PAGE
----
Carlos Frias spent his whole career in the Dodgers organization and a majority of his time in the minor leagues, originally signing as a 17-year old amateur free agent from the Dominican Republic in 2007. He bounced around between the bullpen and starting rotation over his long career with the Dodgers. While his pitch arsenal tends to profile better as a relief pitcher and he has the stuff to be a bridge guy to the late inning relievers, the Dodgers never gave up on him as a starter.
Frias played his first four seasons at the rookie level and had varying degrees of success. In 2007, his first professional season, he was great as he appeared in 13 games and racked up 49.2 innings with a 1.81 ERA and really did a nice job of limiting baserunners posting a career low 1.107 WHIP (minimum 10 appearances). In 2008 and 2009 he was solid with an ERA below 4.28 and he threw over 60 innings in both seasons. Of note, he only gave up one home run over his first three professional seasons, which covered 149 innings.
Frias encountered his first real struggles in 2010 when he allowed seven home runs, walked 21 batters and compiled a 1.678 WHIP in just 39.1 innings. Even with the rough 2010, the Dodgers moved him up to High-A Rancho Cucamonga in 2011 and he struggled there in 12 appearances, ending the season with a 6.19 ERA. Again, he was plagued by poor control as he walked 17 batters, gave up three home runs and had an ugly 2.125 WHIP in only 16 innings pitched.
The 2012 season saw him start with a return to rookie ball where he pitched in 15 games and did well enough to get another look at High-A later in the season though struggled in the three short appearances he made there. He remained primarily a starter and bounced back nicely in 2013 and made it all the way up to Double-A Chattanooga.
In 2014, Frias made his Major League Baseball debut on August 4th and for the most part pitched out of the bullpen while with the Dodgers. He didn’t have much success giving up at least one run in 8 of his 15 appearances, but he did have a solid 29/7 K/BB ratio. In 2015, he spent time between High-A, Triple-A and the majors and the Dodgers again tried him predominantly as a starter with mixed results. At the major league level he started 13 games and had a 4.06 ERA over 77.2 innings and in 10 of his 12 starts he allowed three runs or less.
The 2016 season was a bit of a lost season for Frias. He missed out on the fifth starter spot for the Dodgers and spent the season between Double-A and Triple-A. He missed the first month and a half of the season with an oblique strain and only returned for less than two months before making his last appearance on July 7th before the oblique issue cropped up again and ended his season.
The question going forward is whether Frias will start or relieve. Of note, when the Dodgers used him strictly out of the bullpen in 2014, his 5.1% walk percentage was over 2% better than the league average of 7.6% and his 21.6% strikeout percentage was a bit above the 20.4% league average. On the flip side, his numbers changed when he went from the bullpen to a starter. In 2015, while starting for the Dodgers, his K% and BB% both worsened considerably as his K% went down almost 9% and his BB% went up over 2%. Also, in 2014, 70% of his pitches were thrown for strikes, but in 2015 as a starter his strike percentage went down by 6%. He’s certainly had more success in the pen to date.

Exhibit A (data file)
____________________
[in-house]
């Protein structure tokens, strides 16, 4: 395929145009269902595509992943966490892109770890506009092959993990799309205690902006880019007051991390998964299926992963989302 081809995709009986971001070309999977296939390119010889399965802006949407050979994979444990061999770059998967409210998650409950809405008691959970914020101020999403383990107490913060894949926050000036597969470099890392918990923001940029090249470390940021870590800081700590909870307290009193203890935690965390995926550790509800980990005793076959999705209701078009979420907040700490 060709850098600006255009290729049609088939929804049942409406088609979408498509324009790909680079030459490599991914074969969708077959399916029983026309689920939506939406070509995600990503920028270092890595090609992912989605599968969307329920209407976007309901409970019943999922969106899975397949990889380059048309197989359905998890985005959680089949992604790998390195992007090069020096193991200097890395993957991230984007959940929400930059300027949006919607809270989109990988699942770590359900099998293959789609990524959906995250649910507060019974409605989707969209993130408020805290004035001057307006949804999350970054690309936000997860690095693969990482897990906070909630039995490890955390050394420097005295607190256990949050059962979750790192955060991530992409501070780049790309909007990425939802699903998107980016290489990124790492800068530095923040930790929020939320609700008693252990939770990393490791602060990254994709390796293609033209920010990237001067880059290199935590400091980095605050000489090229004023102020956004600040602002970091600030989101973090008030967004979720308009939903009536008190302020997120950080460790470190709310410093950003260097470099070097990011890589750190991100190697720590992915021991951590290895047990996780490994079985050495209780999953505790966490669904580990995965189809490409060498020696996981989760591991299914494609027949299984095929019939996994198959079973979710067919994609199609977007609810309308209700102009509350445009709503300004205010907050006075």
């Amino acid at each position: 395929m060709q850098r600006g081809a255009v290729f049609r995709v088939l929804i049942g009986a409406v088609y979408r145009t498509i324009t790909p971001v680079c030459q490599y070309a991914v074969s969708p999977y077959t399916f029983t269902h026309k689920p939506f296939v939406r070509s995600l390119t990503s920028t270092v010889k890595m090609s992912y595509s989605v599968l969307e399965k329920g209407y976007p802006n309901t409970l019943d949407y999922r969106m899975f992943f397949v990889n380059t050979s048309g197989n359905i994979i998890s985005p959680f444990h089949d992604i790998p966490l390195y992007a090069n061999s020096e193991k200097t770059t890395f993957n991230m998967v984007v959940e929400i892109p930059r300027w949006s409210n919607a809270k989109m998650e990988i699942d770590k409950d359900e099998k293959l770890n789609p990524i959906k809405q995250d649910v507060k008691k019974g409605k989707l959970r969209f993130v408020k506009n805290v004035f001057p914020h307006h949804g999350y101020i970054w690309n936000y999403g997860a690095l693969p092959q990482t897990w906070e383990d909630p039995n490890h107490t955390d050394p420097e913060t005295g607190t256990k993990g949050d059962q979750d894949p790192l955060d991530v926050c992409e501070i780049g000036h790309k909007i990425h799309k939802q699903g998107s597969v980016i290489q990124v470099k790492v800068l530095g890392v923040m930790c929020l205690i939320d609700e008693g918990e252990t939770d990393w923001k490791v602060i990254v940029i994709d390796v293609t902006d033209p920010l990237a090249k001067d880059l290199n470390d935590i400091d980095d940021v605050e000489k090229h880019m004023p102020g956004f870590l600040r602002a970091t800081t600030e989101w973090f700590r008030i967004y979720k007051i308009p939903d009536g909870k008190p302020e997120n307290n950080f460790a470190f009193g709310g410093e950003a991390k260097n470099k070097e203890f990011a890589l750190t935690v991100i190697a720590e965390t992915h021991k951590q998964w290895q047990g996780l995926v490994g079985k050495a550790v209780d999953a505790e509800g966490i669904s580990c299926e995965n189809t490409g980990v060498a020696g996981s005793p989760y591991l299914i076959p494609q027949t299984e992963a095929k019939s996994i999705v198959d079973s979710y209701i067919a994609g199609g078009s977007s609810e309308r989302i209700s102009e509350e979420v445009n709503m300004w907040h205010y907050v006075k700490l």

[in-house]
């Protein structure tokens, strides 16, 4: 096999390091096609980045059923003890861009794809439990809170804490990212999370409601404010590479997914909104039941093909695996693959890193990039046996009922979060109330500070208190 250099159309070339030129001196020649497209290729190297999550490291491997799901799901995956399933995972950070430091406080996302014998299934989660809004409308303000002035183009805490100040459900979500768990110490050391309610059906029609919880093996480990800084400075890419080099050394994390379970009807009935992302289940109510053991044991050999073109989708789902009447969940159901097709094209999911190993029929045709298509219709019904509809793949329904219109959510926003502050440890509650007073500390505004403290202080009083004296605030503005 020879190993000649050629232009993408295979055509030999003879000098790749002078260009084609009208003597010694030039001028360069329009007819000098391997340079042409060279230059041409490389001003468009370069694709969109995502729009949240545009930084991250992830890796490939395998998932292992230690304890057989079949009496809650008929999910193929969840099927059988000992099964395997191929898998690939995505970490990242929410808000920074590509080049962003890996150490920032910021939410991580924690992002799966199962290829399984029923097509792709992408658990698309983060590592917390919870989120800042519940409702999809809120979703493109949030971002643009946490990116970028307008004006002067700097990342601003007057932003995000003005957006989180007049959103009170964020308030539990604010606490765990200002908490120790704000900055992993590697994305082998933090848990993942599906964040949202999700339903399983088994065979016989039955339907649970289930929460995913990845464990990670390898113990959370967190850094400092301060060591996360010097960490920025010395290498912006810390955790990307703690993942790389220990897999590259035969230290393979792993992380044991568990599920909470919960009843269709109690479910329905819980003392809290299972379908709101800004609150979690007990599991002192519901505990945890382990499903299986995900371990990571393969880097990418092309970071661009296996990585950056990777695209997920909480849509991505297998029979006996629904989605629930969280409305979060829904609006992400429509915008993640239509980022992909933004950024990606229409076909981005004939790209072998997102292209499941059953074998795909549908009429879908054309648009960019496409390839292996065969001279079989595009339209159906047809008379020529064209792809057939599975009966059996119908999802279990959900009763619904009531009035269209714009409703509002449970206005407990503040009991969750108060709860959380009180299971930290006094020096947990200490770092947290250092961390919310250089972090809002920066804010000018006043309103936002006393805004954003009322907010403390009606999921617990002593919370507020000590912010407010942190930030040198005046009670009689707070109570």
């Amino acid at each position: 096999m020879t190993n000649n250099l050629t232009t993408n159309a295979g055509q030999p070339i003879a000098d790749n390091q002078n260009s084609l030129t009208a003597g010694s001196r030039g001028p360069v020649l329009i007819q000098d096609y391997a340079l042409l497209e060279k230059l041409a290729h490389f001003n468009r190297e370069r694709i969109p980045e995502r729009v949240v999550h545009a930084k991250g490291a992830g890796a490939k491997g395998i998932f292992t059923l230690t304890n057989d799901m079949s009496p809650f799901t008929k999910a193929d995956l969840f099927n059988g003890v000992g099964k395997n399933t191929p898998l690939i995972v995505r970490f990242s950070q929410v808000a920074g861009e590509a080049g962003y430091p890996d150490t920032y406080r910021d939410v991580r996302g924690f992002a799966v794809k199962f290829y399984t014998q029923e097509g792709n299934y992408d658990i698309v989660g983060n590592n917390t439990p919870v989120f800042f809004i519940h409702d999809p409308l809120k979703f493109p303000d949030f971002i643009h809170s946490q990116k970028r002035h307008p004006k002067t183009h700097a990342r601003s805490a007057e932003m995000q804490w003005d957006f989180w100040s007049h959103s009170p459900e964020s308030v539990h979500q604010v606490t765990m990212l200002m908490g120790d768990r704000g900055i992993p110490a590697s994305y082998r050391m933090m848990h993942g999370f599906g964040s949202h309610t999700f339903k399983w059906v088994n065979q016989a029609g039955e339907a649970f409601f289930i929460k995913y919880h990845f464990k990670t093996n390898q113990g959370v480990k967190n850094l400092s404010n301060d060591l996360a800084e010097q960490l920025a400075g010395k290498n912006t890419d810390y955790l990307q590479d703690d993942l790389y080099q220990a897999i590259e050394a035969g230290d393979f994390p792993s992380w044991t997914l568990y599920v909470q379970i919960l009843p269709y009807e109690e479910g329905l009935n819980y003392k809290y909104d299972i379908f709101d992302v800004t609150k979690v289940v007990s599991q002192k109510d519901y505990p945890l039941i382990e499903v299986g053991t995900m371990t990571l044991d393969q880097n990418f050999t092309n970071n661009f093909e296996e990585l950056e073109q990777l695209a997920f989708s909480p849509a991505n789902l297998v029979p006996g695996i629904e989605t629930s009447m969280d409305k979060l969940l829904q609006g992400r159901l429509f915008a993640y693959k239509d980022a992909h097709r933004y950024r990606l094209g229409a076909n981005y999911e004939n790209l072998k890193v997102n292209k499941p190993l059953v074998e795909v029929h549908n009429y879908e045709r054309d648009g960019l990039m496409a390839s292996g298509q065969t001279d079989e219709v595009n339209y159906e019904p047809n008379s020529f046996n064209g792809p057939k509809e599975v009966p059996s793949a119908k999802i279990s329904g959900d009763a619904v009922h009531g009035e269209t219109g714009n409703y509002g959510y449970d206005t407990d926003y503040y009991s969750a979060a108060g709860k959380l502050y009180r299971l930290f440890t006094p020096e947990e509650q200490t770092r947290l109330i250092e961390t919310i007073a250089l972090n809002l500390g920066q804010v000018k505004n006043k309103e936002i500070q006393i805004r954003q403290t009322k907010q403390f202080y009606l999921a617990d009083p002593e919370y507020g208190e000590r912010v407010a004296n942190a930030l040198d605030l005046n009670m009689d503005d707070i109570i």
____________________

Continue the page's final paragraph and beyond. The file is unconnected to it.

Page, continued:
The Indians appear to be taking a flier on Frias because he has Major League experience and is versatile to use as a bullpen guy with the ability to be a spot starter. He’s a hard thrower with a two and four-seam fastball, cutter, changeup and curveball. His fastball sits in the 94-96 MPH range and his changeup is in the mid to high 80s, though he doesn’t seem to have a ton of confidence in his off-speed pitches, mainly his curveball.
At the end of the day Frias is still only 27 years old, so there is still time to be able to work things out. He will have close to six weeks of time this spring to work directly with pitching coach Mickey Callaway, which could do him a world of good as Callaway seems to have an uncanny ability to get the best out of his pitchers and really get them to pitch to their strengths. After some time to work with Frias, Callaway could make some tweaks and send him to Triple-A Columbus to work on them and perhaps finally bring out the consistency in his pitching that the Dodgers lost patience waiting for.
This move is a very low risk move for the Indians. You can never have enough pitching, so the fact that the Indians are adding another arm isn’t surprising. Best case scenario, he figures it out and becomes a nice bullpen piece or fills in nicely as a depth starter. And there is still upside in his arm where he could finally live up to his prospect hype of the past. If not, it’s a no harm, no foul situation for the Indians and he can be designated for assignment to add another arm later in the year from within or via trade.